TY - JOUR

T1 - BOUNDING AND COMPUTING OBSTACLE NUMBERS OF GRAPHS

AU - Balko, Martin

AU - Chaplick, Steven

AU - Ganian, Robert

AU - Gupta, Siddharth

AU - Hoffmann, Michael

AU - Valtr, Pavel

AU - Wolff, Alexander

N1 - Publisher Copyright:
© 2024 Society for Industrial and Applied Mathematics Publications. All rights reserved.

PY - 2024/6/1

Y1 - 2024/6/1

N2 - An obstacle representation of a graph G consists of a set of pairwise disjoint simply connected closed regions and a one-to-one mapping of the vertices of G to points such that two vertices are adjacent in G if and only if the line segment connecting the two corresponding points does not intersect any obstacle. The obstacle number of a graph is the smallest number of obstacles in an obstacle representation of the graph in the plane such that all obstacles are simple polygons. It is known that the obstacle number of each n-vertex graph is O(nlogn) [M. Balko, J. Cibulka, and P. Valtr, Discrete Comput. Geom., 59 (2018), pp. 143-164] and that there are n-vertex graphs whose obstacle number is \Omega(n/(loglogn)2) [V. Dujmovi\'c and P. Morin, Electron. J. Combin., 22 (2015), 3.1]. We improve this lower bound to \Omega(n/loglogn) for simple polygons and to \Omega(n) for convex polygons. To obtain these stronger bounds, we improve known estimates on the number of n-vertex graphs with bounded obstacle number, solving a conjecture by Dujmovi\'c and Morin. We also show that if the drawing of some n-vertex graph is given as part of the input, then for some drawings \Omega(n2) obstacles are required to turn them into an obstacle representation of the graph. Our bounds are asymptotically tight in several instances. We complement these combinatorial bounds by two complexity results. First, we show that computing the obstacle number of a graph G is fixed-parameter tractable in the vertex cover number of G. Second, we show that, given a graph G and a simple polygon P, it is NP-hard to decide whether G admits an obstacle representation using P as the only obstacle.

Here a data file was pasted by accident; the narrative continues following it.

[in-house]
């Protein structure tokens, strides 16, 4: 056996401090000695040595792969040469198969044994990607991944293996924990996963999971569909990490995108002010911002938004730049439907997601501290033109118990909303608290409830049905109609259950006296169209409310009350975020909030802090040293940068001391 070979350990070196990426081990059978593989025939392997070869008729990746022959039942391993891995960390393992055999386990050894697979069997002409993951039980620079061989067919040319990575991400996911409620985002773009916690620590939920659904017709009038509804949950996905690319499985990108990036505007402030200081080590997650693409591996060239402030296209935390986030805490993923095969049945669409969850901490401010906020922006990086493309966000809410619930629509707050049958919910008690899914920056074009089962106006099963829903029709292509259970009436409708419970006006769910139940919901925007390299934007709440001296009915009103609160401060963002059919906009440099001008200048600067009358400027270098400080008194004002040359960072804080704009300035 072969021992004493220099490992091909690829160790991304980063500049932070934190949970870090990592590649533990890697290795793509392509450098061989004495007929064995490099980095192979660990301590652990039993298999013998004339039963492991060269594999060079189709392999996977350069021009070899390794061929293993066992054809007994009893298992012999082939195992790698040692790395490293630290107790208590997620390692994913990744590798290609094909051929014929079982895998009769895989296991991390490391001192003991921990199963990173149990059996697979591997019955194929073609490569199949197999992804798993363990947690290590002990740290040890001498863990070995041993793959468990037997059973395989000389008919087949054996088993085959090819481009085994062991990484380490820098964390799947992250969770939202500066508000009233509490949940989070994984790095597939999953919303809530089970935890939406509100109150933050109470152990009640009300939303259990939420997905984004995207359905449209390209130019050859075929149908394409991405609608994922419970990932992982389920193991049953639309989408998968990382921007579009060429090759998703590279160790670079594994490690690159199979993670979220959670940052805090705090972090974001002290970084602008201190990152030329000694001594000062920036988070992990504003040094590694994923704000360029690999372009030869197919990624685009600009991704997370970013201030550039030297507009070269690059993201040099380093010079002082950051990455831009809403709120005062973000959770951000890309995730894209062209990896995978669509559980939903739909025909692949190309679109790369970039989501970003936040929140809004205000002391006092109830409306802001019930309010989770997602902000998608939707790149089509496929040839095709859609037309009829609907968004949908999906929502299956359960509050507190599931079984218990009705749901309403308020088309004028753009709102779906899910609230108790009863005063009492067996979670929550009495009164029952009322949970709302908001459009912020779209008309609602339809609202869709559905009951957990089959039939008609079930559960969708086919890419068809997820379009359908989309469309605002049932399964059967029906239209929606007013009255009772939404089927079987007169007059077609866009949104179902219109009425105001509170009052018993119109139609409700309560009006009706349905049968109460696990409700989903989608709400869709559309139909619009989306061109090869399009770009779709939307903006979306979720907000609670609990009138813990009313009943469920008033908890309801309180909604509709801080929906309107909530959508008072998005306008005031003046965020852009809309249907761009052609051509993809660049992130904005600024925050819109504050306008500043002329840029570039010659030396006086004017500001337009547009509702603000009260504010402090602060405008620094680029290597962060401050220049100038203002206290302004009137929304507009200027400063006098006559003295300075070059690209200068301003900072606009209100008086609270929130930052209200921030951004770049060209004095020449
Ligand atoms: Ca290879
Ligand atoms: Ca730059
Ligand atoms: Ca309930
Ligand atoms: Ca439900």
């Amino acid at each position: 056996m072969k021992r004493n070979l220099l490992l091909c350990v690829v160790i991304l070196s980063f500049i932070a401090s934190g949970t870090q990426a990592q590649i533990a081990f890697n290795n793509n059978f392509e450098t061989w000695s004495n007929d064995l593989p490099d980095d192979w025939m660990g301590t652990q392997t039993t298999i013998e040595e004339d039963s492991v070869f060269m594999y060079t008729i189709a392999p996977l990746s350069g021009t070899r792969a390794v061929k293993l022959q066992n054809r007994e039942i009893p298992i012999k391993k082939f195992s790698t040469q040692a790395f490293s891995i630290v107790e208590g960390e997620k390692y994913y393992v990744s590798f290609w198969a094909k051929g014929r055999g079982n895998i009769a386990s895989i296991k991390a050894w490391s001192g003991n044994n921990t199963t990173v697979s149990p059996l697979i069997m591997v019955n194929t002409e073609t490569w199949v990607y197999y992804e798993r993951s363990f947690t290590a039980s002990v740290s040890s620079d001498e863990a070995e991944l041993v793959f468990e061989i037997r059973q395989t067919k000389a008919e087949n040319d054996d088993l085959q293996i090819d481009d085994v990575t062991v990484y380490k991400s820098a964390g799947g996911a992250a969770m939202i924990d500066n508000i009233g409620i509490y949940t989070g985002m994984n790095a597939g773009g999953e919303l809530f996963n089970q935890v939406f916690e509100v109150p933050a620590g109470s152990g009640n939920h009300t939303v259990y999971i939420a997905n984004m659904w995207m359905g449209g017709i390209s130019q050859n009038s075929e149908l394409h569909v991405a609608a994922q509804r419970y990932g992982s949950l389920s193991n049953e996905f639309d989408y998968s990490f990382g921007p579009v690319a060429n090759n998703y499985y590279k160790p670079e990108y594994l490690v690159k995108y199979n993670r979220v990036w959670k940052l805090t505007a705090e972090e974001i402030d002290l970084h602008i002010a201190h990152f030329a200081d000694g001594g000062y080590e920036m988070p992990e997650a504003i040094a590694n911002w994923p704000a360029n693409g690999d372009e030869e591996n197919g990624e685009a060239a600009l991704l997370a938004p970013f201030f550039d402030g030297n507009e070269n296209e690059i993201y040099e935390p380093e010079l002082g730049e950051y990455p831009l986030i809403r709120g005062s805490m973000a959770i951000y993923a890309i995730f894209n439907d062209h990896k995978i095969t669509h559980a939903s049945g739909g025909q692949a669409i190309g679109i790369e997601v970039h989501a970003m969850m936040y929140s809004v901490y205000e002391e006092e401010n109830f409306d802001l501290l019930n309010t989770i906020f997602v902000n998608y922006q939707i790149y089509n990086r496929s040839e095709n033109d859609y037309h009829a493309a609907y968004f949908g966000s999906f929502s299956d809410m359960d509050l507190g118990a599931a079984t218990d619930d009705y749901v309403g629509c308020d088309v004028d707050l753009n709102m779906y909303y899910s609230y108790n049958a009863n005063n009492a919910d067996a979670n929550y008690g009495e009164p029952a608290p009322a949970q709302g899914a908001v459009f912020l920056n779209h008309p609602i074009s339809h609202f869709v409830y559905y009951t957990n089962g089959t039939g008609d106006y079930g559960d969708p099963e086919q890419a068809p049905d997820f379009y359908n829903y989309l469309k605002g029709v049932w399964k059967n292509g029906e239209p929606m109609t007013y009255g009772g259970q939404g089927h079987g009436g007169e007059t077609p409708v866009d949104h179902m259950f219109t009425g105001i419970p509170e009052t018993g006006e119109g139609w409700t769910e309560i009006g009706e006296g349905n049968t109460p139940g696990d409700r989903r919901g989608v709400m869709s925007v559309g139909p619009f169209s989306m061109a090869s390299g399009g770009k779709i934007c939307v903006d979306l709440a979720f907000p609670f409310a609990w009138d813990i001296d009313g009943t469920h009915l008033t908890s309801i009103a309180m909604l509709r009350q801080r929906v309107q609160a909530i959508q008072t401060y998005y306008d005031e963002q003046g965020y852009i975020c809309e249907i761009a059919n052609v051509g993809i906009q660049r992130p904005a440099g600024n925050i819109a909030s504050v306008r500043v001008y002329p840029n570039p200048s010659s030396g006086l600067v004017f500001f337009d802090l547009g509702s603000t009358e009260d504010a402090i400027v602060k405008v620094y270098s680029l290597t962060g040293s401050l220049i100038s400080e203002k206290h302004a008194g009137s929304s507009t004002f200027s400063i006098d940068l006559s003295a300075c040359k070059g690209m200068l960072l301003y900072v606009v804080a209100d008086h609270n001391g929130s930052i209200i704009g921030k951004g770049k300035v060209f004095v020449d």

AB - An obstacle representation of a graph G consists of a set of pairwise disjoint simply connected closed regions and a one-to-one mapping of the vertices of G to points such that two vertices are adjacent in G if and only if the line segment connecting the two corresponding points does not intersect any obstacle. The obstacle number of a graph is the smallest number of obstacles in an obstacle representation of the graph in the plane such that all obstacles are simple polygons. It is known that the obstacle number of each n-vertex graph is O(nlogn) [M. Balko, J. Cibulka, and P. Valtr, Discrete Comput. Geom., 59 (2018), pp. 143-164] and that there are n-vertex graphs whose obstacle number is \Omega(n/(loglogn)2) [V. Dujmovi\'c and P. Morin, Electron. J. Combin., 22 (2015), 3.1]. We improve this lower bound to \Omega(n/loglogn) for simple polygons and to \Omega(n) for convex polygons. To obtain these stronger bounds, we improve known estimates on the number of n-vertex graphs with bounded obstacle number, solving a conjecture by Dujmovi\'c and Morin. We also show that if the drawing of some n-vertex graph is given as part of the input, then for some drawings \Omega(n2) obstacles are required to turn them into an obstacle representation of the graph. Our bounds are asymptotically tight in several instances. We complement these combinatorial bounds by two complexity results. First, we show that computing the obstacle number of a graph G is fixed-parameter tractable in the vertex cover number of G. Second, we show that, given a graph G and a simple polygon P, it is NP-hard to decide whether G admits an obstacle representation using P as the only obstacle.

KW - convex obstacle number

KW - obstacle number

KW - visibility

UR - http://www.scopus.com/inward/record.url?scp=85195195630&partnerID=8YFLogxK

U2 - 10.1137/23M1585088

DO - 10.1137/23M1585088

M3 - Article

AN - SCOPUS:85195195630

SN - 0895-4801

VL - 38

SP - 1537

EP - 1565

JO - SIAM Journal on Discrete Mathematics

JF - SIAM Journal on Discrete Mathematics

IS - 2

ER -